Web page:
If g(x) = sin(ln x), what is g'(x)

3 Answers

justaguide's profile pic

justaguide | College Teacher | (Level 2) Distinguished Educator

Posted on

It is given that g(x) = sin(ln x). The derivative g'(x) has to be determined.

Use the chain rule

g'(x) = [sin(ln x)]'

=> cos (ln x)*[ln(x)]'

=> cos(ln x)*(1/x)

The required derivative g'(x) = `(cos(ln x))/x`

giorgiana1976's profile pic

giorgiana1976 | College Teacher | (Level 3) Valedictorian

Posted on

We'll use the chain rule to find out the derivative of the function. Let's say that we have two functions, u(v(x)) and v(x). You can see that u is the outside function and v is the inside function.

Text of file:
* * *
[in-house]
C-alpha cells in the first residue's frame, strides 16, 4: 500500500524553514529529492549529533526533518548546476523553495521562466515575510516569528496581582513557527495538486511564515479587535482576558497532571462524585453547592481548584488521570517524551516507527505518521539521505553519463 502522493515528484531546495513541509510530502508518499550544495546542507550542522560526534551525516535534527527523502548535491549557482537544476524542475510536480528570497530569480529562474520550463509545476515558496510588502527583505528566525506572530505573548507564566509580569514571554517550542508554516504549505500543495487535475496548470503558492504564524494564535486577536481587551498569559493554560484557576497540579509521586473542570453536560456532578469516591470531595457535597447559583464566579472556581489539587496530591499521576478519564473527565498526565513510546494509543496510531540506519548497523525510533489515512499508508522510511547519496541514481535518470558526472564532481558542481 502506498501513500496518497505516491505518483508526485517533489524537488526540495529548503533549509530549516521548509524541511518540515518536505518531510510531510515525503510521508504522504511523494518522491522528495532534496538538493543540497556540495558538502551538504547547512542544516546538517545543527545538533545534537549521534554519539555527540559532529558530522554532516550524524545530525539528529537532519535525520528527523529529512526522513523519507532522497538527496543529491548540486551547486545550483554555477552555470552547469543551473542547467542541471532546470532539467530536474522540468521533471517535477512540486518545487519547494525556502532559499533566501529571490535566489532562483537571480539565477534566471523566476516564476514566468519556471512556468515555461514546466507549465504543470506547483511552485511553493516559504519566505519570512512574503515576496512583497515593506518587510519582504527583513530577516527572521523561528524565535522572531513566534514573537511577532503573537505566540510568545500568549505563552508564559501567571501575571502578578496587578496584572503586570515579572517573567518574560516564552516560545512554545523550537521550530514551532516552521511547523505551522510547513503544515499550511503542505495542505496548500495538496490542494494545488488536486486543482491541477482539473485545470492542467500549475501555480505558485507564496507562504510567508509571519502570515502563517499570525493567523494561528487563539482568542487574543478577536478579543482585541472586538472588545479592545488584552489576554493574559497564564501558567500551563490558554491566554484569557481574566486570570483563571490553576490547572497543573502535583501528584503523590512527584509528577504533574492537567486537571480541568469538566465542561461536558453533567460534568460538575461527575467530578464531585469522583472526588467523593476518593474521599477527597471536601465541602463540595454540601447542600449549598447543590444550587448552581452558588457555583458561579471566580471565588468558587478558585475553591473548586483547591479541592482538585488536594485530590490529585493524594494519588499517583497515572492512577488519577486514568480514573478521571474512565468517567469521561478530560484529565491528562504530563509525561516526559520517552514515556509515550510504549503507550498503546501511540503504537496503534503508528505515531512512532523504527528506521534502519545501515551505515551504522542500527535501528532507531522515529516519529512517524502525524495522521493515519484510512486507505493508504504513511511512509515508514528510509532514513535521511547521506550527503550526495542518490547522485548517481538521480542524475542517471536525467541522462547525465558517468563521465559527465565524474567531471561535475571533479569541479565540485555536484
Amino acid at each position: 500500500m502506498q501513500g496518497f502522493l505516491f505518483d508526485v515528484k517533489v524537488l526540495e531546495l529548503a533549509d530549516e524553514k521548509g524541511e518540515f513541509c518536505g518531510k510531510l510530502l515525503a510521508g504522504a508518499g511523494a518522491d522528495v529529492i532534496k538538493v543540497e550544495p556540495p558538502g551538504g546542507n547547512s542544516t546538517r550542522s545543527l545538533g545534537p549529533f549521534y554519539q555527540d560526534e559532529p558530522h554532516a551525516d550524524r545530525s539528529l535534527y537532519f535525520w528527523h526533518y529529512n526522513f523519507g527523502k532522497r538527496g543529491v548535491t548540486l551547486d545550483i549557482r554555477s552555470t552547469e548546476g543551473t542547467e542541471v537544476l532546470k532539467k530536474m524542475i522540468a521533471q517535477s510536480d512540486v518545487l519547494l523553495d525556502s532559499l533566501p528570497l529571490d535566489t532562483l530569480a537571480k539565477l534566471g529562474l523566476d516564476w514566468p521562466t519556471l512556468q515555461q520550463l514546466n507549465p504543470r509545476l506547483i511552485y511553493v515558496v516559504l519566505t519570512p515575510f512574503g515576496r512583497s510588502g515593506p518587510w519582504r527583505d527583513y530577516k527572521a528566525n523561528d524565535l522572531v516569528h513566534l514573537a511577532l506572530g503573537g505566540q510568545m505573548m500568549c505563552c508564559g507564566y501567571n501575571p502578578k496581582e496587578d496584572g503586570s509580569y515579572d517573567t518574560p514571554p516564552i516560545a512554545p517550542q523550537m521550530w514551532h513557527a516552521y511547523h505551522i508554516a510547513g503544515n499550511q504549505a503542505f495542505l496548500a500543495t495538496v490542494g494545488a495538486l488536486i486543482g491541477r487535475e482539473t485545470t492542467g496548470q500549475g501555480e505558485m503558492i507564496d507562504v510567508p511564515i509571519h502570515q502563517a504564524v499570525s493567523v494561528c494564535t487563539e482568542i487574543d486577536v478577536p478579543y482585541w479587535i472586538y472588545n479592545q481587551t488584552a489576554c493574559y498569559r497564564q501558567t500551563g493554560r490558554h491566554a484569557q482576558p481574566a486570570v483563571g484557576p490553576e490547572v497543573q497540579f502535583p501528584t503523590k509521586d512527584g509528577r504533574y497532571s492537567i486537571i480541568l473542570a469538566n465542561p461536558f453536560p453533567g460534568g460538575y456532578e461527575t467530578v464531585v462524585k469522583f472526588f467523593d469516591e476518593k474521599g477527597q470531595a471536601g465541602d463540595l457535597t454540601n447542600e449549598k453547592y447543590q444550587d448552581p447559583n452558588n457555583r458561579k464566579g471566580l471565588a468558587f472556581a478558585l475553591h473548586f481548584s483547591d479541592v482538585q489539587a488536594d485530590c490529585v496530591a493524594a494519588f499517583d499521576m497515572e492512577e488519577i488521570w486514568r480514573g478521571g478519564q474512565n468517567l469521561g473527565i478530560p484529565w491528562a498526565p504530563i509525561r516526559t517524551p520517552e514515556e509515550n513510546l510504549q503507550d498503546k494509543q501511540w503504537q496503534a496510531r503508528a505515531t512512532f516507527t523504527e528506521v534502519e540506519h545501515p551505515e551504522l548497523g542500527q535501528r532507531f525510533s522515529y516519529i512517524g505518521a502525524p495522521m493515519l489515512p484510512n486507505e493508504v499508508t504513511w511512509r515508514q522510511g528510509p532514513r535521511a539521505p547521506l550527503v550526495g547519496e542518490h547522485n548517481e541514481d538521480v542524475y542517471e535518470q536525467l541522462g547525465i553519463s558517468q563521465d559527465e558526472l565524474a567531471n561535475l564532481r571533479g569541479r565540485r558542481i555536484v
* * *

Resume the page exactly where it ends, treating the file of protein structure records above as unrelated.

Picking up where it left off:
The chain rule is acting in this way: the derivative of the outside function multiplied by the derivative of inside function.

u(v(x)) = u'(v(x))*v'(x)

let v(x) = ln x and u(v(x)) = sin(ln x)

[sin(ln x)]' = sin'(ln x)*(ln x)'

[sin(ln x)]' = [cos(ln x)]*(1/x)

Therefore, the derivative of g(x), using the chain rule is g'(x)=[cos(ln x)]/x.

kareemaths's profile pic

kareemaths | College Teacher | (Level 1) Honors

Posted on

g(x) = sin(lnx)

Sol: we have to differentiate with respect to x.

g'(x) = d/dx sin(lnx)

by using chain rule

g'(x) =  cos(lnx) d/dx lnx

= cos(lnx) . 1/x

g'(x)  =  cos(lnx)/x